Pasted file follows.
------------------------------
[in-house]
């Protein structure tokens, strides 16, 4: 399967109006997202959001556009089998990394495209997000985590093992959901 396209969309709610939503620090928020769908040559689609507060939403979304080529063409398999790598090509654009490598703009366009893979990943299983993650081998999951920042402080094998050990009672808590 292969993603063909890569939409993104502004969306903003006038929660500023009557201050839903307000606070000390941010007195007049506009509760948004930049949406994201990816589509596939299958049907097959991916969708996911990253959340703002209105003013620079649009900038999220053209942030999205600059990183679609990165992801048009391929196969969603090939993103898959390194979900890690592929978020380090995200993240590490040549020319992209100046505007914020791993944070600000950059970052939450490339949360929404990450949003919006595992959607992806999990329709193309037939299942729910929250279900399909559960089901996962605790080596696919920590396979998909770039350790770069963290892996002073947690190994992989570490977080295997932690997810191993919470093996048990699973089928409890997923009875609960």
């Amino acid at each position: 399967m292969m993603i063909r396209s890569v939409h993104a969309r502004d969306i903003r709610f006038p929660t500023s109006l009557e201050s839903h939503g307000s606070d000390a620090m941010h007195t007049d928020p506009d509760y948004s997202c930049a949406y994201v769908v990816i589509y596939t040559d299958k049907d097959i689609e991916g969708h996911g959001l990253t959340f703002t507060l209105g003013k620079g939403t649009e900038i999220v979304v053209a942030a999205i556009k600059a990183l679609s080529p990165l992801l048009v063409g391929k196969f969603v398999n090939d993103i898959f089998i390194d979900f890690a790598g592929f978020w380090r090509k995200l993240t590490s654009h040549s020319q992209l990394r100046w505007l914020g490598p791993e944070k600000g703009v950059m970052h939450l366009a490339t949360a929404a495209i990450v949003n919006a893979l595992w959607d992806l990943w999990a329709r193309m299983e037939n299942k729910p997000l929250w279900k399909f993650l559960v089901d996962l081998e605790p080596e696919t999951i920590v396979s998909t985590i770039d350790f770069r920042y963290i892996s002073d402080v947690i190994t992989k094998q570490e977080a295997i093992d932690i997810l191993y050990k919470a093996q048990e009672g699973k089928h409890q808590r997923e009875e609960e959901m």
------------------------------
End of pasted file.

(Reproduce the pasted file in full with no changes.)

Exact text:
[in-house]
């Protein structure tokens, strides 16, 4: 399967109006997202959001556009089998990394495209997000985590093992959901 396209969309709610939503620090928020769908040559689609507060939403979304080529063409398999790598090509654009490598703009366009893979990943299983993650081998999951920042402080094998050990009672808590 292969993603063909890569939409993104502004969306903003006038929660500023009557201050839903307000606070000390941010007195007049506009509760948004930049949406994201990816589509596939299958049907097959991916969708996911990253959340703002209105003013620079649009900038999220053209942030999205600059990183679609990165992801048009391929196969969603090939993103898959390194979900890690592929978020380090995200993240590490040549020319992209100046505007914020791993944070600000950059970052939450490339949360929404990450949003919006595992959607992806999990329709193309037939299942729910929250279900399909559960089901996962605790080596696919920590396979998909770039350790770069963290892996002073947690190994992989570490977080295997932690997810191993919470093996048990699973089928409890997923009875609960």
């Amino acid at each position: 399967m292969m993603i063909r396209s890569v939409h993104a969309r502004d969306i903003r709610f006038p929660t500023s109006l009557e201050s839903h939503g307000s606070d000390a620090m941010h007195t007049d928020p506009d509760y948004s997202c930049a949406y994201v769908v990816i589509y596939t040559d299958k049907d097959i689609e991916g969708h996911g959001l990253t959340f703002t507060l209105g003013k620079g939403t649009e900038i999220v979304v053209a942030a999205i556009k600059a990183l679609s080529p990165l992801l048009v063409g391929k196969f969603v398999n090939d993103i898959f089998i390194d979900f890690a790598g592929f978020w380090r090509k995200l993240t590490s654009h040549s020319q992209l990394r100046w505007l914020g490598p791993e944070k600000g703009v950059m970052h939450l366009a490339t949360a929404a495209i990450v949003n919006a893979l595992w959607d992806l990943w999990a329709r193309m299983e037939n299942k729910p997000l929250w279900k399909f993650l559960v089901d996962l081998e605790p080596e696919t999951i920590v396979s998909t985590i770039d350790f770069r920042y963290i892996s002073d402080v947690i190994t992989k094998q570490e977080a295997i093992d932690i997810l191993y050990k919470a093996q048990e009672g699973k089928h409890q808590r997923e009875e609960e959901m």